Juristic persons, though invested with rights of property, being mere fictions or ideal unities, are, strictly speaking, incapable of making a declaration of intention; for how can a fiction have an intention? It is true that slaves could acquire property and active obligations for their proprietors; but a slave could not aliene property, nor be himself subject to a civil obligation, nor be a party to a suit: and therefore Universities could not make such dispositions by means of their slaves. In this respect they resemble infants and lunatics; and as infants and lunatics must be represented by their guardians and curators, so juristic persons must be represented by the agents designated and defined by their constitution. The temporary representative of a Corporation, for the purpose of suing and being sued, was called Actor; a permanent representative for this purpose was called Syndicus, Gaius in Dig. 3, 4, 1. The constitutions of juristic persons are too various to admit of any general definition. But a juristic person was only bound by the act of its representative, in so far as such juristic person was benefited thereby. Dig. 12, 1, 27.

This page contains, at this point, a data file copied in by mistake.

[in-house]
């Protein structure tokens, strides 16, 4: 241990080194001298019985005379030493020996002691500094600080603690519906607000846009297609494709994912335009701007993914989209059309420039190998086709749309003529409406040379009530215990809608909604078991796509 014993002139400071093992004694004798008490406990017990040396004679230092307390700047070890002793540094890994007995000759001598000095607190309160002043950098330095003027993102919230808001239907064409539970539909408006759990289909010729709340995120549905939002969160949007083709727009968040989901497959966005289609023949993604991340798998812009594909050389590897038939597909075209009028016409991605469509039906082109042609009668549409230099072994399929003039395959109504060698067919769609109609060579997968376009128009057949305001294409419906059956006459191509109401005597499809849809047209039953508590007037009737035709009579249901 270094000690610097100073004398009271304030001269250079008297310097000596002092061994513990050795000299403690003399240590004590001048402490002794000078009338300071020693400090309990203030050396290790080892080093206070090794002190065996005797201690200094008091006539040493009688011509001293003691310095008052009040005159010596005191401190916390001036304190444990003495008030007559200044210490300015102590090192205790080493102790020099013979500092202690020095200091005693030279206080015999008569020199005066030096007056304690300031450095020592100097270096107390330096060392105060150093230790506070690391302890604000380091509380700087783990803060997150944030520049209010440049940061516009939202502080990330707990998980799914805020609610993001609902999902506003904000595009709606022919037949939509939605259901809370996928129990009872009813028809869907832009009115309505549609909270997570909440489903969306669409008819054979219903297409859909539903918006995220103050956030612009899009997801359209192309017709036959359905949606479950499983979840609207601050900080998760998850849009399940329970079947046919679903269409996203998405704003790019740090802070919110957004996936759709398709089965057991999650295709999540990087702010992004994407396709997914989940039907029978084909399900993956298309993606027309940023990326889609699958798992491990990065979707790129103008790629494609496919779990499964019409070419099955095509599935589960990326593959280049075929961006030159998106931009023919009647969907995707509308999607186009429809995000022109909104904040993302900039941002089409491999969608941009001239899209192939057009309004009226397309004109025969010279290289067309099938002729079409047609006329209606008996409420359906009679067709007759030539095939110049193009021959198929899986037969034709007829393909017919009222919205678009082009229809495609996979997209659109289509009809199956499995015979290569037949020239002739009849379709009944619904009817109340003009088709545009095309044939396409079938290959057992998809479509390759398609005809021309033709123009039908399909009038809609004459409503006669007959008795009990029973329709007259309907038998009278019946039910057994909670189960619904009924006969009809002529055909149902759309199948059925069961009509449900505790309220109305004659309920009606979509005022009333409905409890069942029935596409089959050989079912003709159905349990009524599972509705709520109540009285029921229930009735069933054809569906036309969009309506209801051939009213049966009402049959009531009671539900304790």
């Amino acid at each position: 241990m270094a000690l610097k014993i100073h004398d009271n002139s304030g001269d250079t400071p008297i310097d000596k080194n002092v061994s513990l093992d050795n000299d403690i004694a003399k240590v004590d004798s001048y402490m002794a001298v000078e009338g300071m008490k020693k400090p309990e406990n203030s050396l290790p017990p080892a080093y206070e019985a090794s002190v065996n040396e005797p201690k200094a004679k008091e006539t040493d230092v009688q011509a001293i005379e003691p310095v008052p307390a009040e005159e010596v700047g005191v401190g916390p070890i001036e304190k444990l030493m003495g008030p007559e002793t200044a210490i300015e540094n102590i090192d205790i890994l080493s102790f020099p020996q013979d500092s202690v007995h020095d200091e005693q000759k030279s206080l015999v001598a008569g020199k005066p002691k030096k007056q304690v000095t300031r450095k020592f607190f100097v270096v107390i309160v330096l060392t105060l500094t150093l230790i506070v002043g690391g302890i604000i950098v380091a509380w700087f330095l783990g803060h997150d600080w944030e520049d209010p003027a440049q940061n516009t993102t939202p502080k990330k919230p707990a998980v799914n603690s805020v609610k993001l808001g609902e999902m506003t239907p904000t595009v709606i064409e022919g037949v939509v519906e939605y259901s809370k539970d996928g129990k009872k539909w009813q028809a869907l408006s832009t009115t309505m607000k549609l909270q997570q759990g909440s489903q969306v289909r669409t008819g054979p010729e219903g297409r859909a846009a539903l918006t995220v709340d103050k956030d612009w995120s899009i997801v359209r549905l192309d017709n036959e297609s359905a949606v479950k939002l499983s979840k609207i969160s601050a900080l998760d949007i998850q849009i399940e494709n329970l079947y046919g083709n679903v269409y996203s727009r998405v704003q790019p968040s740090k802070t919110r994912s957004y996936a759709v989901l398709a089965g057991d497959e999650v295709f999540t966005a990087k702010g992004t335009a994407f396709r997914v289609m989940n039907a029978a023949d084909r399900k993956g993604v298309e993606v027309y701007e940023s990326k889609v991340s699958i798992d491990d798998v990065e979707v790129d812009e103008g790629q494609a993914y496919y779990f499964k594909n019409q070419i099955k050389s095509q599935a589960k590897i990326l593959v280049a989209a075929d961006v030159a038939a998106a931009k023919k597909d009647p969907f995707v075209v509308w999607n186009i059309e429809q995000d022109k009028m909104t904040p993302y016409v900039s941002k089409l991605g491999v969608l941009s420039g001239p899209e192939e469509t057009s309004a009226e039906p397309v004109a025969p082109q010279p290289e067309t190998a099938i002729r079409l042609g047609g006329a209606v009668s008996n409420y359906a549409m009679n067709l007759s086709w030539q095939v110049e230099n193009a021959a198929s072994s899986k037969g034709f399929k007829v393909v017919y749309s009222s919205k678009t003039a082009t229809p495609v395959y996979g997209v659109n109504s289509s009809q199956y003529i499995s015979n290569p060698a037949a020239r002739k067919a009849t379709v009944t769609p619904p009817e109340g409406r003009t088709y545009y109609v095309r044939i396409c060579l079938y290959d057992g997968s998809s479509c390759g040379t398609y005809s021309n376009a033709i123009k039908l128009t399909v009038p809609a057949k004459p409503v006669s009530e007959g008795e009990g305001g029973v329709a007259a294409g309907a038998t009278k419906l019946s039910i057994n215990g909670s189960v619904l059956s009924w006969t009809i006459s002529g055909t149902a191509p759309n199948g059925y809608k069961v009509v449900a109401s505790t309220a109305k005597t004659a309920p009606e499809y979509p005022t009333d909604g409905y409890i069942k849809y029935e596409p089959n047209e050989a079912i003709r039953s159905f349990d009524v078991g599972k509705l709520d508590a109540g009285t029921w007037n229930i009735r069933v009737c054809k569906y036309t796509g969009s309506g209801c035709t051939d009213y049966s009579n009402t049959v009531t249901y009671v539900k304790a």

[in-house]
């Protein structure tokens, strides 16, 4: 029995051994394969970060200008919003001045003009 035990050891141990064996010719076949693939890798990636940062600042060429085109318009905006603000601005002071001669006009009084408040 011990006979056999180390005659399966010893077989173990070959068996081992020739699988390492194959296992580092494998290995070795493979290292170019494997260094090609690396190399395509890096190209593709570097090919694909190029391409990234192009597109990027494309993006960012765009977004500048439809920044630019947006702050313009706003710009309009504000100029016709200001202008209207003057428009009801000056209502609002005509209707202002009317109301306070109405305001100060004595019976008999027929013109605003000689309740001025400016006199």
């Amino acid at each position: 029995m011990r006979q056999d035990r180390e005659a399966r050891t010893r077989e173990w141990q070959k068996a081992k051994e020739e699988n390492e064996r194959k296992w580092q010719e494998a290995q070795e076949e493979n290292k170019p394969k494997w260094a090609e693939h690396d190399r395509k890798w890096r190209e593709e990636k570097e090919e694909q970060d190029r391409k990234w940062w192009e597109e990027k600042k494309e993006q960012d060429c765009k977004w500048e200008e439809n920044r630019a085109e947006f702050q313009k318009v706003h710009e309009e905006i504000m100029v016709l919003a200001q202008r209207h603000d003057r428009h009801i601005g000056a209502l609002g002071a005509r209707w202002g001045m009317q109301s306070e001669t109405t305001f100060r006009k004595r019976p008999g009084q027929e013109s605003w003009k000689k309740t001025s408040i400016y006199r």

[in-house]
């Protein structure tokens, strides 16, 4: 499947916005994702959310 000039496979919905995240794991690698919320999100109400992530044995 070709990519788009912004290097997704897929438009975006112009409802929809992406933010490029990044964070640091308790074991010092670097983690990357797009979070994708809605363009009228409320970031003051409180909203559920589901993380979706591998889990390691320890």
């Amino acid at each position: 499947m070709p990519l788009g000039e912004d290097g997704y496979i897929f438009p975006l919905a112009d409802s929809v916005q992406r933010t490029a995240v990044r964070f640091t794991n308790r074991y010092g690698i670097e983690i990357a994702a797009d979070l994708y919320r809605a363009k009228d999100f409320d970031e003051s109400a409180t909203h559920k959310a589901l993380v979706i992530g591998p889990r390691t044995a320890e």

Although a Universitas is said to hold common property, the relation of the members of a Universitas must not be identified with that of Co-proprietors (communio). A co-proprietor is the separate proprietor of an undivided ideal portion, which he can aliene, mortgage, and otherwise dispose of; and which, by requiring a partition (actio communi dividundo), he can always reduce to a real portion: whereas the whole of the common property can only be dealt with if the co-proprietors are unanimous. Members of a Universitas, on the contrary, cannot demand a partition; and dispositions of the property of the Universitas can only be made by the vote of a majority, sometimes only by a majority of two-thirds of the members.